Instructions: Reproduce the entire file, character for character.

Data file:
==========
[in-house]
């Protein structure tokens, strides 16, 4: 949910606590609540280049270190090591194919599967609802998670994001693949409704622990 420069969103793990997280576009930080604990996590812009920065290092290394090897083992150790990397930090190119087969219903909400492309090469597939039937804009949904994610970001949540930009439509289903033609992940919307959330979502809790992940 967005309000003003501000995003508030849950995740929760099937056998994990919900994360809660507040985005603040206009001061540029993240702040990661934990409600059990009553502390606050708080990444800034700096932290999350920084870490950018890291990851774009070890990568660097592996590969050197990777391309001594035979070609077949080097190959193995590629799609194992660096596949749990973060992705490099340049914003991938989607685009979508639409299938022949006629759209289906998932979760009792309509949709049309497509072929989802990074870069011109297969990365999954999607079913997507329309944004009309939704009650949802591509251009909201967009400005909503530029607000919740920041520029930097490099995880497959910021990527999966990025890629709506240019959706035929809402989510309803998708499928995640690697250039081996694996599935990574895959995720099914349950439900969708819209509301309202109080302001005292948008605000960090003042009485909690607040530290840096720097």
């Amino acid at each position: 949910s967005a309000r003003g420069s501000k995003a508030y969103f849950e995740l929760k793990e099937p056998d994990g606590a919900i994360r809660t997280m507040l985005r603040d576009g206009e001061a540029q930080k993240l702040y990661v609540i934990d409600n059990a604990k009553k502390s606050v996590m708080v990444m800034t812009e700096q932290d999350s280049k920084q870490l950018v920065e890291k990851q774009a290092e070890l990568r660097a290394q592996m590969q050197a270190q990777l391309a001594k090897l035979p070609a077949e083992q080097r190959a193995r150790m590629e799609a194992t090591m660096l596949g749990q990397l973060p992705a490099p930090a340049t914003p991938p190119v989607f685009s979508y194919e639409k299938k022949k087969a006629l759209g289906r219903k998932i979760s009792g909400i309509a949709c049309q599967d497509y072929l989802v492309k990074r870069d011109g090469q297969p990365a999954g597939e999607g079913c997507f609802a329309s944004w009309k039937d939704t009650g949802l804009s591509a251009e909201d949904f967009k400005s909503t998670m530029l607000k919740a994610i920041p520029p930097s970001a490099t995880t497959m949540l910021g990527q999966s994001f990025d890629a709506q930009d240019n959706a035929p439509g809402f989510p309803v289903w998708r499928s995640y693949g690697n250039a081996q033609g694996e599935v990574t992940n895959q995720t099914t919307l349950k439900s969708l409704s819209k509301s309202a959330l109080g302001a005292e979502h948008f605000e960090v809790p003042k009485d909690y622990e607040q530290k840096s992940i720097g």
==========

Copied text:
[in-house]
């Protein structure tokens, strides 16, 4: 949910606590609540280049270190090591194919599967609802998670994001693949409704622990 420069969103793990997280576009930080604990996590812009920065290092290394090897083992150790990397930090190119087969219903909400492309090469597939039937804009949904994610970001949540930009439509289903033609992940919307959330979502809790992940 967005309000003003501000995003508030849950995740929760099937056998994990919900994360809660507040985005603040206009001061540029993240702040990661934990409600059990009553502390606050708080990444800034700096932290999350920084870490950018890291990851774009070890990568660097592996590969050197990777391309001594035979070609077949080097190959193995590629799609194992660096596949749990973060992705490099340049914003991938989607685009979508639409299938022949006629759209289906998932979760009792309509949709049309497509072929989802990074870069011109297969990365999954999607079913997507329309944004009309939704009650949802591509251009909201967009400005909503530029607000919740920041520029930097490099995880497959910021990527999966990025890629709506240019959706035929809402989510309803998708499928995640690697250039081996694996599935990574895959995720099914349950439900969708819209509301309202109080302001005292948008605000960090003042009485909690607040530290840096720097």
């Amino acid at each position: 949910s967005a309000r003003g420069s501000k995003a508030y969103f849950e995740l929760k793990e099937p056998d994990g606590a919900i994360r809660t997280m507040l985005r603040d576009g206009e001061a540029q930080k993240l702040y990661v609540i934990d409600n059990a604990k009553k502390s606050v996590m708080v990444m800034t812009e700096q932290d999350s280049k920084q870490l950018v920065e890291k990851q774009a290092e070890l990568r660097a290394q592996m590969q050197a270190q990777l391309a001594k090897l035979p070609a077949e083992q080097r190959a193995r150790m590629e799609a194992t090591m660096l596949g749990q990397l973060p992705a490099p930090a340049t914003p991938p190119v989607f685009s979508y194919e639409k299938k022949k087969a006629l759209g289906r219903k998932i979760s009792g909400i309509a949709c049309q599967d497509y072929l989802v492309k990074r870069d011109g090469q297969p990365a999954g597939e999607g079913c997507f609802a329309s944004w009309k039937d939704t009650g949802l804009s591509a251009e909201d949904f967009k400005s909503t998670m530029l607000k919740a994610i920041p520029p930097s970001a490099t995880t497959m949540l910021g990527q999966s994001f990025d890629a709506q930009d240019n959706a035929p439509g809402f989510p309803v289903w998708r499928s995640y693949g690697n250039a081996q033609g694996e599935v990574t992940n895959q995720t099914t919307l349950k439900s969708l409704s819209k509301s309202a959330l109080g302001a005292e979502h948008f605000e960090v809790p003042k009485d909690y622990e607040q530290k840096s992940i720097g």